We are preparing tomorrow’s leaders for jobs that will no longer exist in a world that is facing extinction.
By ELIZABETH S MALOBA
John Godfrey Saxe (1816-1887) is credited for writing one of the most famous versions of the parable of the blind men and an elephant. The poem begins: “It was six men of Indostan, To learning much inclined, Who went to see the Elephant, (Though all of them were blind), That each by observation, Might satisfy his mind”. It continues “And so these men of Indostan, Disputed loud and long, Each in his own opinion, Exceeding stiff and strong, Though each was partly in the right, And all were in the wrong!”
Disintegration is limiting
Charles Leadbetter, a global advisory figure on matters creativity and innovation describes the current education as a model of service that prioritises standardisation and compliance over commitment to individual potential. His analysis of the structure and culture of this model reveals a system of disconnected silos. These silos are very much like the perception of the blind men: They limit inter-disciplinary and integrated learning; constrain the development of communication and collaboration skills and inhibit the ability to understand and grapple with real world complexity, systems, feedback loops and circularity.
They reflect the legacy of command and control leadership, creating nodes of power that are simultaneously connected and disconnected, limiting fields of view and inhibiting a vision of the whole. While silos help establish boundaries, maintain order and enable specialism, in times of rapid and significant change they inhibit agility, create conflicts in collaboration and cooperation, and are stubborn obstacles to change.
Evolving industrial vs stagnated education system
Mass systems of public education emerged in the mid-19th Century to meet the labour needs of the Industrial Revolution. They are organised on the principles of mass production. Standards are employed to ensure the systems are more efficient and accountable. Evidence that they are not fit for the future is seen in the huge and growing problem of youth unemployment. It is seen in the widening gap between the human capital skills available and 21st Century workforce needs. And it is seen in the divisions of society as whole and the growing disconnect between what education is producing and what society needs. These systems are inherently unsuited to the wholly different circumstances of the 21st Century.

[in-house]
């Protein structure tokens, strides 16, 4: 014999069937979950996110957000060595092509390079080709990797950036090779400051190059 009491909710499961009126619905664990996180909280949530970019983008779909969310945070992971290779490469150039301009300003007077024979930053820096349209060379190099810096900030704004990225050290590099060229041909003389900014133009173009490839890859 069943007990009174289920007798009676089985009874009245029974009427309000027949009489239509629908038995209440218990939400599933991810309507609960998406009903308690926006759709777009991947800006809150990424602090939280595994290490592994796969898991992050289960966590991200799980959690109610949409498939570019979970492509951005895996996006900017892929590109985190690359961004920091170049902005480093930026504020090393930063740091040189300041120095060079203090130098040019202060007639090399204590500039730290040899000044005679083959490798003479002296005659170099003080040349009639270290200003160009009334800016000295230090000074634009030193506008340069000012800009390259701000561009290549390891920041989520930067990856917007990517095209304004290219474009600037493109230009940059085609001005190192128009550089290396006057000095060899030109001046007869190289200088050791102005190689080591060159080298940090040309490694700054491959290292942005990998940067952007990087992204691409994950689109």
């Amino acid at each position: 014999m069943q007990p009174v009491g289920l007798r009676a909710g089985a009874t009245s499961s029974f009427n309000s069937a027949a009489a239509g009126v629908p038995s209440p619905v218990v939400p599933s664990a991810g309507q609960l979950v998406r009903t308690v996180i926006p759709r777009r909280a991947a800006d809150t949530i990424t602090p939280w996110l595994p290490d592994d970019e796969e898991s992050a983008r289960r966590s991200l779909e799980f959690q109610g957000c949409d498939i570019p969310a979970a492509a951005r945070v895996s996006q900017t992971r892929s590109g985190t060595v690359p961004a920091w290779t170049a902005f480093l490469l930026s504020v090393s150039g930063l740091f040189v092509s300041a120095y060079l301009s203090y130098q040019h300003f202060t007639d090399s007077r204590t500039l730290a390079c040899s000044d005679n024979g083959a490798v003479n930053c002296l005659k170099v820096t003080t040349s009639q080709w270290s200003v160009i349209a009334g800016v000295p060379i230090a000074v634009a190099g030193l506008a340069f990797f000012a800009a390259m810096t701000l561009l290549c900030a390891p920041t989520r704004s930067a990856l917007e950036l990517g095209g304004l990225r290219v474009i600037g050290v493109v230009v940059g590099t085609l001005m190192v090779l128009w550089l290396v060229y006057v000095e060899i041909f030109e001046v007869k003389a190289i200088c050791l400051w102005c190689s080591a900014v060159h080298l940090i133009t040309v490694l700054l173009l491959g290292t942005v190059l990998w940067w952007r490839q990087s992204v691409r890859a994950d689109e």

The Intergovernmental Panel on Climate Change (IPCC) Report of October 2018 determines that we have less than a dozen years to limit global warming to a maximum of another 1.5 degrees Centigrade. Not achieving this target will almost certainly lock in further dramatic increases in drought, flood, extreme heat and poverty. Going over this level jeopardizes the viability of life on Earth. The United Nations Sustainable Development Goals (SDGs) adopted in 2016 seek to mobilise an increasingly urgent and targeted response from all nations and all sectors of society. It is widely accepted that implementing the SDGs is not simply a matter of incremental changes such as adopting new responsible business strategies or increasing the recycling of household waste. Both the SDGs and IPCC Report confirm the need for change at scale and at pace. The January 2019 World Economic Forum (WEF) Global Risks Report identifies “intensification” of global risks coupled with “a lack of collective will” to address them as the reason why “we are drifting deeper into global problems from which we will struggle to extricate ourselves.” While the world is changing so fast the education systems remain largely intact – antiquated and rooted in an industrial era, insufficiently responsive to varying degrees of “reform”. We are preparing tomorrow’s leaders for jobs that will no longer exist in a world that is facing extinction.
Education needs to become Future-Fit – to equip young people to the demands of the future. It needs to build capacity for sustainability. Sustainability is about navigating complex systems, understanding the interaction between competing activities and the balances required in decision-making in real time. It demands that we work across boundaries, borders, subject disciplines and departments to understand the systemic issues that need to be addressed to create change.
The elephant joke inverts the parable in the following way: “Six blind elephants were discussing what men were like. After arguing they decided to find one and determine what it was like by direct experience. The first blind elephant felt the man and declared, ‘Men are flat.’ After the other blind elephants felt the man, they agreed.” The German theoretical physicist Werner Heisenberg (1901-1976), who was awarded the 1932 Nobel Prize in Physics “for the creation of quantum mechanics”, interprets this joke in the following words, “We have to remember that what we observe is not nature in itself, but nature exposed to our method of questioning”. What method of questioning should we equip our young people with?
Elizabeth Maloba is an Organisational Development and Global Business Growth Facilitator. Email: email@example.com